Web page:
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 Post subject: Arc-hazard on MCCB Line-Side or Load-Side
PostPosted: Tue Jul 19, 2011 1:19 pm 
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Assume the construction of an MCC provides compartments such that an arc in one compartment can not propagate to another compartment.
eg. Tests have been done to ensure an arc in an MCC module will not propagate beyond the MCC module, all barriers will remain effective.
The MCCB line-side terminals connect directly to a socket which connects to the vertical bus bar in the compartment behind the MCC modules. ie. the MCCB line-side contacts are not accessible from inside the MCC module.

Question 1.
Will the arc-hazard label on the MCC module door include the arc-flash hazard for an arc on the load-side of the MCCB, or on the line-side terminals of the MCCB ?
Must the possibility that an arcing fault on the MCCB load-side terminals damages the MCCB such that the arc can propagate to the MCCB line-side terminals be considered ?

Question 2.
Assume that the arc-flash boundary due to an arcing fault on the line-side terminals of the Incomer ACB extends beyond the MCC. Does this mean that the only applicable arc-flash hazard label is that for an arcing fault on the line-side of the Incoming ACB ?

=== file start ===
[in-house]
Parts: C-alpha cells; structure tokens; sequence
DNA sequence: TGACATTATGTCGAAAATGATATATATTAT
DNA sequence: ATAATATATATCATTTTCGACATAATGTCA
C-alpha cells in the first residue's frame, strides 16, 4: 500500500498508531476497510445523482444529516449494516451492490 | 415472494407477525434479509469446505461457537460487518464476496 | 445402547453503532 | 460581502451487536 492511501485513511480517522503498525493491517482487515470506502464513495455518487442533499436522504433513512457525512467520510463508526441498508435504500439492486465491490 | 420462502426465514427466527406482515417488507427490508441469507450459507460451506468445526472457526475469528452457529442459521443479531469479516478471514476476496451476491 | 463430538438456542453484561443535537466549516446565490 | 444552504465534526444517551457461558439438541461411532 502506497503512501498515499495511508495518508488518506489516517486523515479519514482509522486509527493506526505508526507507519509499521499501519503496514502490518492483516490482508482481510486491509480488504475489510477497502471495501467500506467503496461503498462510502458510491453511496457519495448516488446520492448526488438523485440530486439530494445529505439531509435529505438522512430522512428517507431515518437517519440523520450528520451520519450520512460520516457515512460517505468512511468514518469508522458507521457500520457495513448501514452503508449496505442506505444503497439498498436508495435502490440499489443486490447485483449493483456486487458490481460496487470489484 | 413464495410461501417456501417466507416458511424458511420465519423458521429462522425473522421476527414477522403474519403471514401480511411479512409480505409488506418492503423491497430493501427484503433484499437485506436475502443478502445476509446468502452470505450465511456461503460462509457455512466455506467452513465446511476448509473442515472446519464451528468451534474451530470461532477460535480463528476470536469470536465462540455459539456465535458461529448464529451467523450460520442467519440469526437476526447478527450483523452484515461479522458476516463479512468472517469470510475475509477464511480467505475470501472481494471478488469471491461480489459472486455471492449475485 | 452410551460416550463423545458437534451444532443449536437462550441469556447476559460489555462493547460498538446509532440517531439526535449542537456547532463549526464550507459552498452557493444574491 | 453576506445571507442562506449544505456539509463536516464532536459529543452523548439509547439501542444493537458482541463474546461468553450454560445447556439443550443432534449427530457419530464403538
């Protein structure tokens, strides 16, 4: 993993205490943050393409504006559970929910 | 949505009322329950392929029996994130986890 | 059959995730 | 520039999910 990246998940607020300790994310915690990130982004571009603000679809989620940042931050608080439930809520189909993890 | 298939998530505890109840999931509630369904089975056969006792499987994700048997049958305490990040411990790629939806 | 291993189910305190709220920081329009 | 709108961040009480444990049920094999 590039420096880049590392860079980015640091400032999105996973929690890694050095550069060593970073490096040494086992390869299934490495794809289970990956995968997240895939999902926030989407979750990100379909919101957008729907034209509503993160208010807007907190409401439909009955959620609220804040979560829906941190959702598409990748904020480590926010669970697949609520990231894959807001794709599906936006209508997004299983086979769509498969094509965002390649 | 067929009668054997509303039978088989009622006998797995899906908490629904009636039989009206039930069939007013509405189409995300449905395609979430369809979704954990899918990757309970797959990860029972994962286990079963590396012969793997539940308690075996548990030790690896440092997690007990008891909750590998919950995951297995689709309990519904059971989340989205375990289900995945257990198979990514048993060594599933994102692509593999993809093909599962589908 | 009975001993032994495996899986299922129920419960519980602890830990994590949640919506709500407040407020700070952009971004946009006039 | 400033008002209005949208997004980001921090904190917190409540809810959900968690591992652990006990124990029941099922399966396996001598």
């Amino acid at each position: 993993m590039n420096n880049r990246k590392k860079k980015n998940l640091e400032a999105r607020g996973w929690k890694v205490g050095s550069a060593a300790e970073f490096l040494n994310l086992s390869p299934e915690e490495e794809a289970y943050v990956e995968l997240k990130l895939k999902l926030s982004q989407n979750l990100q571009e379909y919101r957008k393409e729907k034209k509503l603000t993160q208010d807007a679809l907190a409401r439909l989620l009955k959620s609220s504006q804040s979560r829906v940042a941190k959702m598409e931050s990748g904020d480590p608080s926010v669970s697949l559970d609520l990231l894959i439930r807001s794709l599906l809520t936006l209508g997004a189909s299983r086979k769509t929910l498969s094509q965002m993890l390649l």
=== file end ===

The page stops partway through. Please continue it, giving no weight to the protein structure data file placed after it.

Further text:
Question 3.
If the MCC has been tested to ensure an arc in any compartment of the MCC will not propagate outside the compartment and all barriers remain effective ; are arc-flash hazard lables only relevant for when MCC compartment doors are open for testing ?


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PostPosted: Wed Jul 20, 2011 2:34 pm 
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mwjnewman wrote:
Assume the construction of an MCC provides compartments such that an arc in one compartment can not propagate to another compartment.
eg. Tests have been done to ensure an arc in an MCC module will not propagate beyond the MCC module, all barriers will remain effective.
The MCCB line-side terminals connect directly to a socket which connects to the vertical bus bar in the compartment behind the MCC modules. ie. the MCCB line-side contacts are not accessible from inside the MCC module.

Question 1.
Will the arc-hazard label on the MCC module door include the arc-flash hazard for an arc on the load-side of the MCCB, or on the line-side terminals of the MCCB ?